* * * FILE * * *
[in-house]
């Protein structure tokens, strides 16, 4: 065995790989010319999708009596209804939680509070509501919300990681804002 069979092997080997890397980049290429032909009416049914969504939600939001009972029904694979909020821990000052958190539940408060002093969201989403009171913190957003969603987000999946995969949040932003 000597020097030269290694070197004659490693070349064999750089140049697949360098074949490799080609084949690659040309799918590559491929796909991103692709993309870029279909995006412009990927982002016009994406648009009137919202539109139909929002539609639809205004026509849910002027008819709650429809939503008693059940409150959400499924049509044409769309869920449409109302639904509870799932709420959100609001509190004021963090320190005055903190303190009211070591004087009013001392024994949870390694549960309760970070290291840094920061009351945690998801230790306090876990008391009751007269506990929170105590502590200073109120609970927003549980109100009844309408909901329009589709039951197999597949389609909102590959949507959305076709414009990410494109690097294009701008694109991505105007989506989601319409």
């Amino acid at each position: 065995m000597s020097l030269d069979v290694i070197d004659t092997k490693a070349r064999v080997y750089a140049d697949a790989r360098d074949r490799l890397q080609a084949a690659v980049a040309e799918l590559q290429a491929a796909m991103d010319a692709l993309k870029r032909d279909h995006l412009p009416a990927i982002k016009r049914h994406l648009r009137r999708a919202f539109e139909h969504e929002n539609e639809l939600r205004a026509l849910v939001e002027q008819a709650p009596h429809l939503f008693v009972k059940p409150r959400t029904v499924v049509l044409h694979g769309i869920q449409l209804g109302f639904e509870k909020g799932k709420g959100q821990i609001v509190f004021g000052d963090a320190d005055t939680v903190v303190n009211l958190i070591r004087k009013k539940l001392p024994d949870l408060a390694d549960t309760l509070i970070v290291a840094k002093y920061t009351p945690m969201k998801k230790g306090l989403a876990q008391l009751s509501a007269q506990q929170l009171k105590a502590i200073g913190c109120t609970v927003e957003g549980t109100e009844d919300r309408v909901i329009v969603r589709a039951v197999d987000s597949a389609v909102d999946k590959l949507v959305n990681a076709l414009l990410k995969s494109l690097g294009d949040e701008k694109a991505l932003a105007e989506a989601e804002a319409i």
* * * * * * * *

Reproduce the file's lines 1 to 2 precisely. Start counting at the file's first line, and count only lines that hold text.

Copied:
[in-house]
């Protein structure tokens, strides 16, 4: 065995790989010319999708009596209804939680509070509501919300990681804002 069979092997080997890397980049290429032909009416049914969504939600939001009972029904694979909020821990000052958190539940408060002093969201989403009171913190957003969603987000999946995969949040932003 000597020097030269290694070197004659490693070349064999750089140049697949360098074949490799080609084949690659040309799918590559491929796909991103692709993309870029279909995006412009990927982002016009994406648009009137919202539109139909929002539609639809205004026509849910002027008819709650429809939503008693059940409150959400499924049509044409769309869920449409109302639904509870799932709420959100609001509190004021963090320190005055903190303190009211070591004087009013001392024994949870390694549960309760970070290291840094920061009351945690998801230790306090876990008391009751007269506990929170105590502590200073109120609970927003549980109100009844309408909901329009589709039951197999597949389609909102590959949507959305076709414009990410494109690097294009701008694109991505105007989506989601319409």